Chief’s exit raises questions on RTVE’s independance
Public sector TV took a step backward in Spain this month when Luis Fernandez resigned as president of giant pubcaster Radio Television Espanola.
He will be replaced by 81-year-old Alberto Oliart, a minister in various centrist governments between 1977-82, who has no media experience and admits he rarely watches TV.
Ever diplomatic, Fernandez attributed his Nov. 14 departure to “strictly personal reasons.”
His exit raises big questions, however, about the political independence and social relevance of RTVE under a government which — in an irony that has not escaped the media — approved legislation just three years ago supposedly guaranteeing both.
In 2006 a law established a six-year-term for RTVE presidents, who were to be chosen by parliament not government, and introduced a mixed financing formula for RTVE of both subsidies and advertising revenue. RTVE had been principally financed by advertising since its launch in 1956.
The new rationale was to “guarantee independence … and establish a financing model allowing RTVE to fulfill its public service role with efficacy, quality and public recognition.”
Fernandez took over as president in November 2006 against this backdrop and is regarded as one of RTVE’s most successful toppers.
The career journalist and TV producer came to RTVE after stints at blue-chip media companies Cadena Ser radio network and broadcast network Telecinco.
He also served as managing director of Spanish film and TV production arm Plural Entertainment and Promofilm in New York and Miami from 2001-05, exec producing “A Day Without a Mexican” and Univision’s “Al filo de la ley.”
Under Fernandez, the pubcaster’s TV arm, TVE, saw its newscasts, the most watched in Spain, finally achieve independence from political meddling.
“Fernandez wrestled a civil and political consensus about the need for a certain ideological neutrality,” says Eduardo Garcia Matilla, at audience research company Multimedia Corp.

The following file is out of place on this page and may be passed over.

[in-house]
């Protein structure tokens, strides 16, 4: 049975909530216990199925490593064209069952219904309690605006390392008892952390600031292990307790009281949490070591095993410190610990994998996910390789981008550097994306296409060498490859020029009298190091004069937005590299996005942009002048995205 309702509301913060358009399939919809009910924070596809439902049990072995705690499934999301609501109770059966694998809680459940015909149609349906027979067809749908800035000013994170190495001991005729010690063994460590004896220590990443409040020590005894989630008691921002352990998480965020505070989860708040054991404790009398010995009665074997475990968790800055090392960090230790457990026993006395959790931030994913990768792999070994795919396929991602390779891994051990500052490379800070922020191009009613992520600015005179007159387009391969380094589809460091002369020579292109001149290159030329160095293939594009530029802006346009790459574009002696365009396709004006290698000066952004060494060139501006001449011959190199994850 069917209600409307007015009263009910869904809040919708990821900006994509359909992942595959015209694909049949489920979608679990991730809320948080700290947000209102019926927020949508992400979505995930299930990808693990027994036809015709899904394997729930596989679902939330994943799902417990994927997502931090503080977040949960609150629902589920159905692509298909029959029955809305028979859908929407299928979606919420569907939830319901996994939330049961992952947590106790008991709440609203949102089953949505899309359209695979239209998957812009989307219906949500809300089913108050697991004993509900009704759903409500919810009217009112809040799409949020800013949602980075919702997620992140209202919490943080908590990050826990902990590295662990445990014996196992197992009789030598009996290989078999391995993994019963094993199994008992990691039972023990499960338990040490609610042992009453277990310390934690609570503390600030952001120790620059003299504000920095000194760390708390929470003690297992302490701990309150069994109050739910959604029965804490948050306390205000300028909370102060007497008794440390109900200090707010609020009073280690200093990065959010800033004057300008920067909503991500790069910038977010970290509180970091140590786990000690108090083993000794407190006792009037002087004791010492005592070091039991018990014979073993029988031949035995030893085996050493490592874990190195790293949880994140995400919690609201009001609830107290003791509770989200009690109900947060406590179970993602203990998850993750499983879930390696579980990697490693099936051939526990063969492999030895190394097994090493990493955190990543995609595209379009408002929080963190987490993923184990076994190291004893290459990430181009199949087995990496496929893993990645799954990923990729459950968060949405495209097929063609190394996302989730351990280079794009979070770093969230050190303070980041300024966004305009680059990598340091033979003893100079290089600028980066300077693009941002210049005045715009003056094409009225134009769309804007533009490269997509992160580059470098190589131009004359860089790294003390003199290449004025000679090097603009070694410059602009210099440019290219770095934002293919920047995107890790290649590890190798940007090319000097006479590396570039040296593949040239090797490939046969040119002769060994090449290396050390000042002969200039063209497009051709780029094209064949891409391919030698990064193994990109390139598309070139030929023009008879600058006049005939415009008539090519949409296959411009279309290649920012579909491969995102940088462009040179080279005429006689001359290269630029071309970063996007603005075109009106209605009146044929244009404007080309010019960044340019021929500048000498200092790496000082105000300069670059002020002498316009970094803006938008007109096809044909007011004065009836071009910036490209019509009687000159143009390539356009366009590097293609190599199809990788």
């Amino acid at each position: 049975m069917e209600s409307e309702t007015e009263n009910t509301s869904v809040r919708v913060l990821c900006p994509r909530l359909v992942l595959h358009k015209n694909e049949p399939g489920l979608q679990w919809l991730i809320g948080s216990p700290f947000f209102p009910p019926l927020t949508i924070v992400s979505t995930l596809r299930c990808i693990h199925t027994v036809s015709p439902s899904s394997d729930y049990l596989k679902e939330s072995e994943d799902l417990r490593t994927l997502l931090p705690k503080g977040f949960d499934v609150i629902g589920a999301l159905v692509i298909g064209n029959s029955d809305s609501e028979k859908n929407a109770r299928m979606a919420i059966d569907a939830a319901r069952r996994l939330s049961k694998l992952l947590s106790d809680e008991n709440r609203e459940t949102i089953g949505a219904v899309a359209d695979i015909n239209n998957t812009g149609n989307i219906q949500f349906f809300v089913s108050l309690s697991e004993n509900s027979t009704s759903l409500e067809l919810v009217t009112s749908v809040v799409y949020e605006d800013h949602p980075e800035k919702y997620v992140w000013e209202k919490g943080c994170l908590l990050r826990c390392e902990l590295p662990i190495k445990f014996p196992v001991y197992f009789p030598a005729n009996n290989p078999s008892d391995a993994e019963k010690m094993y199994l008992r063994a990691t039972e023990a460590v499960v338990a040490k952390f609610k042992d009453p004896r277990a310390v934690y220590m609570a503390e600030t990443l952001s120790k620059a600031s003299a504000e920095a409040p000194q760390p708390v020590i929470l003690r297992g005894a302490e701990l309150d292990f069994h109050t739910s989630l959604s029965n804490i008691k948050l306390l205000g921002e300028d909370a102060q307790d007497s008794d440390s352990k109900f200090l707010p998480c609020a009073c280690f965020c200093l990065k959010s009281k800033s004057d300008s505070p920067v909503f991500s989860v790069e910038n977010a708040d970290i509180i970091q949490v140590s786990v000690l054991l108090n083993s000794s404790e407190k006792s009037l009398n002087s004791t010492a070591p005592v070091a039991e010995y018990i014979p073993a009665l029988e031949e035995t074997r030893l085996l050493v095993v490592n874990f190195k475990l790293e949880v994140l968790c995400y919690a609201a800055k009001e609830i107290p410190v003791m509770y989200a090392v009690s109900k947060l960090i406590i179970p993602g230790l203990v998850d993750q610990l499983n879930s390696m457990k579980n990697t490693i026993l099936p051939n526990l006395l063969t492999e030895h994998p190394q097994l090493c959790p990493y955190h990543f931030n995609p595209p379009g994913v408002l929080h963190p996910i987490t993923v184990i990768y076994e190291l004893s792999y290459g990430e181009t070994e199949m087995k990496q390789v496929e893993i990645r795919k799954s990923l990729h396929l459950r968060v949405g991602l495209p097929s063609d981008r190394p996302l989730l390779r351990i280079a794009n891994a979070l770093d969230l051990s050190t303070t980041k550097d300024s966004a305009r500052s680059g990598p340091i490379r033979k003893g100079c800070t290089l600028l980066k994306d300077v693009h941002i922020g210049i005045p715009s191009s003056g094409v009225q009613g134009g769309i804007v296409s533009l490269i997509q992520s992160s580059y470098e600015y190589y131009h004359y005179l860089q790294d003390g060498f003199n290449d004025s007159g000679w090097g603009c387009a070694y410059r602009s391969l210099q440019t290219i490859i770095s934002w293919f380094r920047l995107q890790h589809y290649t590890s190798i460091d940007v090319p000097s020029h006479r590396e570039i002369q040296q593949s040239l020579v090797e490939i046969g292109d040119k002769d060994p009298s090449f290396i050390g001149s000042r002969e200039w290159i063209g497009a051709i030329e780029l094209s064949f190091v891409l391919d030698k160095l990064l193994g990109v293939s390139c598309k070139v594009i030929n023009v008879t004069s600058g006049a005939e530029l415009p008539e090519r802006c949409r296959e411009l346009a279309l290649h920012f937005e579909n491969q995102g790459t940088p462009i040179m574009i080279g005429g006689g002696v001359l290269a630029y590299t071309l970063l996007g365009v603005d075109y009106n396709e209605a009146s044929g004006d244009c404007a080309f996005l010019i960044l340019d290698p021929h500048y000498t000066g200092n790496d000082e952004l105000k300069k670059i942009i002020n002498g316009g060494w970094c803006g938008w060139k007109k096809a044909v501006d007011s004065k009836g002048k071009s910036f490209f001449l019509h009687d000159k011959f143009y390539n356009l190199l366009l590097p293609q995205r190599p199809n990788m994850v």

Fernandez also transformed core channel TVE-1 from a third-rating also-ran into the most watched channel in Spain.
The audience revival has been driven by primetime dramas and light entertainment, both holdovers (“Remember Me,” “Mira quien baila”) and rookies (“Aguila Roja,” “La senora”).
Meanwhile, TVE’s kids’ service Clan TV and news web 24 Hours are among Spain’s top digital terrestrial TV channels.
RTVE has revitalized its international film sales division with pickups such as Mateo Gil’s “Blackthorn” and Bigas Luna’s “DD Hollywood.”
Boosted by Fernandez, RTVE’s website is among the half-dozen most-visited in Spain.
He has achieved all this while shedding around a third of the pubcaster’s 9,000-plus workforce through an early-retirement program. Now RTVE faces tough challenges without him as the government changes direction on its 2006 reforms.
In May, and without consulting Fernandez, the government announced it was nixing advertising on RTVE’s channels from 2010, making the pubcaster nearly totally dependent on public coin. An upcoming general audiovisual law will curb RTVE’s capacity to compete for high-profile content.
Three days after Fernandez’s resignation, commercial broadcaster Telecinco announced it, not RTVE, would produce the next season of celebrity talent contest “Mira quien baila.”
RTVE’s 2010 budget, minus ad revenue, is still being thrashed out. In operating terms it looks likely be 10% to 12% down — some E100 million ($150 million) — from 2009.
RTVE’s “future is a large question,” says Garcia Matilla. “It faces the most complicated period in its history.”